News for the Smith College Community // April 8, 1999

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SASA Outlines Week of Events

For the second straight year the Smith African Students' Association (SASA) will host a week-long series of lectures, performances and exhibits in honor of African Awareness Week, April 11-17. The association has chosen "Women and Social Change in Africa and the Diaspora" as this year's theme.

The series begins Monday, April 12, with the exhibition "Spirit of the Sun," a collection of works by world-renowned Eritrean artist Yegizaw Michael. The exhibit, which will begin with a reception at 4:30 p.m. in Helen Hills Hills Chapel, has already been shown at Pennsylvania State University and the Africa World Press offices in Trenton, New Jersey. It is the first time Michael's work has been exhibited in the United States. Michael will attend the reception.

The series continues Wednesday, April 14, at 7:30 p.m. in Neilson Browsing Room, when Terisa Turner, a political scientist known for her research on women in Rastafarian-ism and the oil industry in Africa, speaks on "Gender and Rastafari: A Cultural Anthropology of a Movement From 1850 to the Present." On Thursday, April 15, at 7:30 p.m. in Neilson Browsing Room, Kenyan poet and activist Micere Mugo will discuss "The Relevance of Students' Activism in the Promotion of Equitable Society in the Post-Colonial World."

On Friday, April 16, at 4 p.m., the association will host Café Afrique in the Mwangi Cultural Center. It will offer African desserts and assorted coffees from Ethiopia, Kenya and Tanzania, accompanied by a rich variety of music from the African continent.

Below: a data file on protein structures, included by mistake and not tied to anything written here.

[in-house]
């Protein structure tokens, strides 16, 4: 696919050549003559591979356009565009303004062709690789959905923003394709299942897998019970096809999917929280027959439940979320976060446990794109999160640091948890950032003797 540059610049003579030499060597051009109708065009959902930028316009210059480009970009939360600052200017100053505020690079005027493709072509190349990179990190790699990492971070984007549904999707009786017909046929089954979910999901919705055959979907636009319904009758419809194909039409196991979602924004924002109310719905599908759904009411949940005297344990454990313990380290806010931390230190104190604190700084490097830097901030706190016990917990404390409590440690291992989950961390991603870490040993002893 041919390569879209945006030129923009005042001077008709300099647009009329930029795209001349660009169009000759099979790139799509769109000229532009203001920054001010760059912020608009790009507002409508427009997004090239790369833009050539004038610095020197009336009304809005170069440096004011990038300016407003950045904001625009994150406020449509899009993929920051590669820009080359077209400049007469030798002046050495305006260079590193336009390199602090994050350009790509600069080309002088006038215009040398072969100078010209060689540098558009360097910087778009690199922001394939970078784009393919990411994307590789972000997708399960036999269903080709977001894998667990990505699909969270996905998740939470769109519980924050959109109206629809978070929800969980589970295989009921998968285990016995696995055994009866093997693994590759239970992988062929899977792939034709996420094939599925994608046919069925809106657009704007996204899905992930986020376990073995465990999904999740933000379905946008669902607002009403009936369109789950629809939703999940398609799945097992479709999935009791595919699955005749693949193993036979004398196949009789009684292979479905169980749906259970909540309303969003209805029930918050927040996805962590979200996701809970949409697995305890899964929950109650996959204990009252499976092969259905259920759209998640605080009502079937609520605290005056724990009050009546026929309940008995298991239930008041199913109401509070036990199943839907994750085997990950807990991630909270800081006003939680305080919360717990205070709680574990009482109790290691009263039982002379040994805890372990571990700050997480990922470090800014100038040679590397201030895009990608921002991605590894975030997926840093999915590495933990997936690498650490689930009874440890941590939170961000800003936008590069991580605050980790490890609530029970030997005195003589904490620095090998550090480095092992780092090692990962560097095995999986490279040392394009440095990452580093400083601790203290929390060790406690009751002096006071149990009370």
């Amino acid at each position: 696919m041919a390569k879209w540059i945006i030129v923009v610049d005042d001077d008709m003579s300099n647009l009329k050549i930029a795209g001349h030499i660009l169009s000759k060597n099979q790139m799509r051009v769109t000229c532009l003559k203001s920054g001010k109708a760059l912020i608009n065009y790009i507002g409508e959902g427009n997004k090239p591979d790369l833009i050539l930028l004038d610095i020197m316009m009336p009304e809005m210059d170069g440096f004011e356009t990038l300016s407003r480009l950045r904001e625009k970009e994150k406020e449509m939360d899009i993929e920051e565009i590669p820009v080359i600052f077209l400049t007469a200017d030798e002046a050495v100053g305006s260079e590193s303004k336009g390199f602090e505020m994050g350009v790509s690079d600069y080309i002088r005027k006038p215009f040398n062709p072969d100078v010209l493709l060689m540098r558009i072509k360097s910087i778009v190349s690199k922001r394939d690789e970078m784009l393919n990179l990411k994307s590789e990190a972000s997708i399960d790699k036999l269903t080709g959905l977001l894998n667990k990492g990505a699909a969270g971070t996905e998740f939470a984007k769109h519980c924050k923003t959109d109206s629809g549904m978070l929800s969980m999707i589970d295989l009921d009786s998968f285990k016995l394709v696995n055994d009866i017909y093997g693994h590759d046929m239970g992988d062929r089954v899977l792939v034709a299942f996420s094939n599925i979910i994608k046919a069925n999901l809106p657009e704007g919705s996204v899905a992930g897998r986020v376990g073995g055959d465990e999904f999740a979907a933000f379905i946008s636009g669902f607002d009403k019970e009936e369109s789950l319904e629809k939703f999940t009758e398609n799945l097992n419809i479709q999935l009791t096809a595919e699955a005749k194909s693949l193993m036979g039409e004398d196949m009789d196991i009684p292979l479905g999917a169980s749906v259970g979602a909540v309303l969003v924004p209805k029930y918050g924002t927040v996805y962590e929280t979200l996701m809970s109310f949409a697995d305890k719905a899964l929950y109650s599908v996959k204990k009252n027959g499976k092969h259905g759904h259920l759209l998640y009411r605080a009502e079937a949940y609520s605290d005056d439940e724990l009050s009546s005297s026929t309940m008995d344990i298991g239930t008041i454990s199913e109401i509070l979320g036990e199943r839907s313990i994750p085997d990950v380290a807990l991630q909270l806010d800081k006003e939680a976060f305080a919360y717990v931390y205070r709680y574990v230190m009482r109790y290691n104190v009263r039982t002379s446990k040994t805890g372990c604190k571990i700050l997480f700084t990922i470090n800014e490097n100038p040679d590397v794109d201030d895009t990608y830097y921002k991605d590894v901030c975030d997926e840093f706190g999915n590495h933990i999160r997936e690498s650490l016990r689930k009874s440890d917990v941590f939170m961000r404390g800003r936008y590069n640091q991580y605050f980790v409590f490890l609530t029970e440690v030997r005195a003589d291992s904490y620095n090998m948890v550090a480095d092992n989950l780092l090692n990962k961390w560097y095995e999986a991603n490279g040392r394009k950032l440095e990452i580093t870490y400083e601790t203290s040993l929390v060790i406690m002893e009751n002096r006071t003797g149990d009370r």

The series will culminate on Saturday, April 17, when SASA celebrates its 10th annual Africa Day with a keynote address by Nahid Toubia, Sudanese founder and director of the Research, Action and Information Network for the Bodily Integrity of Women (RAINBO) in New York. Her lecture, "Female Genital Mutilation in the Context of Activism and the Self-Determination and Autonomy of African Women," will take place at 4 p.m. in Wright auditorium. Toubia, a member of the faculty at Columbia University School of Public Health, became the first woman surgeon in Sudan in 1981 and headed the pediatric surgery department at Khartoum Teaching Hospital. She serves on the advisory committees for WHO, UNICEF and other organizations.

Preceding Toubia's keynote lecture will be a panel discussion, "Women's Involvement in the Eritrean Struggle for Independence," at 2 p.m. in Neilson Browsing Room. It will feature three Eritrean women, two of whom fought in the country's revolution and one who was imprisoned for supporting the Eritrean People's Liberation Front.

The Africa Day celebrations continue at 8 p.m. in John M. Greene Hall with a performance of Ghanaian, Panamanian, South African and reggae dances and the SASA choir as well as plays and a fashion show. A party beginning at 11 p.m. in the Mwangi Cultural Center featuring Soukous, Zouk, reggae, Soca and hip-hop music will close out the day.


Who Are You?

Name: Nicomedes Suárez Araúz.

Department: Center for Amazonian Literature and Culture, Spanish and Portuguese department.

Hometown: Beni, in Bolivia's Amazonia.

Other positions you've held: Ship purveyor, farmer, visual artist, professor of comparative literature in two universities in Bolivia and one in the U.S.

Why did you choose your field? I didn't. It chose me.

Projects you're presently working on: Finishing two essays on Amazonian literature for Oxford University Press; preparing for publication my collection of poems, Edible Amazonia, and the second issue of Amazonian Literary Review; expanding our center's bulletin/magazine, Pan-Amazonia, to include more ecological issues; organizing two symposia. This summer I'll travel to Amazonia to prepare the "Modern Amazonian Literature" course I've created and will teach this fall. I am also coordinating a symposium on the themes of Amnesis, the aesthetics of amnesia, that I formulated in the 70s.

What do you do in your free time? Dedicate myself to my family, work.